Wednesday’s action in the House of Representatives to defund the National Security Agency’s phone-record collection program revealed an interesting split among lawmakers. The vote barely preserved the program. Had just seven Republicans broken ranks and voted yes, the amendment would have been adopted, and NSA snooping banned.
At issue is the NSA’s secret collection of every American’s phone records. This effort vacuums up the phone logs of every call made by every U.S. citizen in the country: mine, yours, your grandmother’s – even Yankees’ shortstop Derek Jeter’s phone records are collected by the NSA.
Defenders, both Republicans and Democrats, argued that the program was necessary, that it was overseen by the courts, that it was constitutional. These lawmakers say the government only searches through the phone records it has stored up when a court allows it to.
Leave aside the question of whether you believe that or not. This defense raises another, more fundamental question: Why is the government collecting everyone’s phone records to begin with?
Bureaucrats and legislators claim that gathering together everyone’s phone information – known as metadata – is authorized by Section 215 of the Patriot Act, but it never explains why that section justifies collecting records of every phone call made by every American.
Why doesn’t the government explain itself? Probably because it would be an extremely difficult case to make.
Section 215 lays out the conditions under which federal officials can collect business, personal, or other records while investigating terrorism or other foreign-intelligence cases, and the standard it sets is pretty clear. If the government wants records – like phone metadata – it must present “a statement of facts showing that there are reasonable grounds to believe that the tangible things sought are relevant to an authorized investigation…”
In other words, before it can obtain anyone’s phone records, an agency must show a federal judge a list of facts proving that those records are relevant to a terrorism investigation. It can’t merely make an argument that it needs the records; it must present a list of demonstrable facts proving the records are relevant.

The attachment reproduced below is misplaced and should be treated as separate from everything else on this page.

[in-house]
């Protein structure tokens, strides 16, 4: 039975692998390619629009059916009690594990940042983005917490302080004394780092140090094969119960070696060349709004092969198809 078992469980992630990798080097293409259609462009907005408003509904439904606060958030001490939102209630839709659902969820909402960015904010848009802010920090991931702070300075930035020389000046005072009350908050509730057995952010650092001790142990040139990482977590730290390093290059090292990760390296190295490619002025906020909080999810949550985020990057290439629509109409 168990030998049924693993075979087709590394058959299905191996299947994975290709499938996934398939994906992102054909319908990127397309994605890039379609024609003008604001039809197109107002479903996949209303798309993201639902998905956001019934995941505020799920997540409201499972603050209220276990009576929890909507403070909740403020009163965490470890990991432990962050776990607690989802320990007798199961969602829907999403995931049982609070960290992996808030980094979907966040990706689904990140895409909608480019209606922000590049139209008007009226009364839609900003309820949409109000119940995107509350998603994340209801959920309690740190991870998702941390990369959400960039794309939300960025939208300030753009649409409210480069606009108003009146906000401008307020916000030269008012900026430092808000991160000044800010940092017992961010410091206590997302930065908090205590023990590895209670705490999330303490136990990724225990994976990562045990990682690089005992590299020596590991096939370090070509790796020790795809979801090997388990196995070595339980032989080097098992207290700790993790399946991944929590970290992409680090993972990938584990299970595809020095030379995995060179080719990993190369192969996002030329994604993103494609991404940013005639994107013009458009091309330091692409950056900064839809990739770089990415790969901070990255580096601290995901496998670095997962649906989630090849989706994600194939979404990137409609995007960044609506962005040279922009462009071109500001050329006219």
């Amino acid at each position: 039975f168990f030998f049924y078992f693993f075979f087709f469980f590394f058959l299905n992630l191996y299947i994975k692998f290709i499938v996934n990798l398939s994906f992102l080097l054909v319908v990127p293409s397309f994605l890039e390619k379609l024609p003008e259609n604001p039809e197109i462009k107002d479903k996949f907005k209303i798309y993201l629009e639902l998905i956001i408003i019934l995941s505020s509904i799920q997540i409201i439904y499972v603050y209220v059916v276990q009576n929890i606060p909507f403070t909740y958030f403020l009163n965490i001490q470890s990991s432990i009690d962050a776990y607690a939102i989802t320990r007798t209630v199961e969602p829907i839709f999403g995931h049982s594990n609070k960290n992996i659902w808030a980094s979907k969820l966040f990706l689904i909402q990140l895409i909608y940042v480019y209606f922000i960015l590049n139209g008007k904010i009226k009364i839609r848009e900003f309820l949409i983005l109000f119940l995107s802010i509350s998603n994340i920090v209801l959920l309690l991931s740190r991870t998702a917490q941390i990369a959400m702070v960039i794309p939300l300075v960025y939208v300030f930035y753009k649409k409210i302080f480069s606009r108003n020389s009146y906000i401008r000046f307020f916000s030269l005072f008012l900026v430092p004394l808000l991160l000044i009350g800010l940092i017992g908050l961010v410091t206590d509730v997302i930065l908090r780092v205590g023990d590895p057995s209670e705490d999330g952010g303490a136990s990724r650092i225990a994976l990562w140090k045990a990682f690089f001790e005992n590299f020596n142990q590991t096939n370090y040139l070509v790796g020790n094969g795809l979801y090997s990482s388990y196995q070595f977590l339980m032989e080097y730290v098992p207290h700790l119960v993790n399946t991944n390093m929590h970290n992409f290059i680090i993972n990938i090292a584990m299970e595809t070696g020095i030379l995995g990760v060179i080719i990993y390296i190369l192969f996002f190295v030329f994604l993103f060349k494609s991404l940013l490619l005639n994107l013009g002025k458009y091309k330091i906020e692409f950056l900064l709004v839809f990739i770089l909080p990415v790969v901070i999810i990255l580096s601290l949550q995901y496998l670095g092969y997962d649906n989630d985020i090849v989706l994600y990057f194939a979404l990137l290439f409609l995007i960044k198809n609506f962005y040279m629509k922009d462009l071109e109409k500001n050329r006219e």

Let that sink in. Feds need a list of facts proving everyone’s phone records are relevant to terrorism. Everyone.
Assuming the government follows the law, here is an example of what happens: Every so often, the NSA presents to a federal judge a list of facts that it claims proves that Derek Jeter’s phone records are relevant to a terrorism investigation. Though this sounds silly, it’s entirely true; Mr. Jeter’s phone records get collected just like yours and mine do, and in order to collect them, the government must prove that we’re all somehow connected to their terrorism investigation.
Is the government full of Mets fans? What on Earth could these facts possibly be? What list of facts could the government come up with that proves Mr. Jeter’s phone records are relevant to terrorism? What list of facts could prove that’s true of most Americans?
We’ll never know because the facts and even the court they’re presented in are secret, but it’s probably safe to assume the feds aren’t getting too caught up in the details. However, if the government is following the law, then it’s saying that you, me and Derek Jeter are all somehow wrapped up in international terrorism.
Matt Cover is Content Editor at Rare. Follow him on Twitter @MattCover
- Amash still fighting domestic spying despite defeat (rare.us)
- The Talking Points for NSA’s Dragnet Don’t Hold Up (cato.org)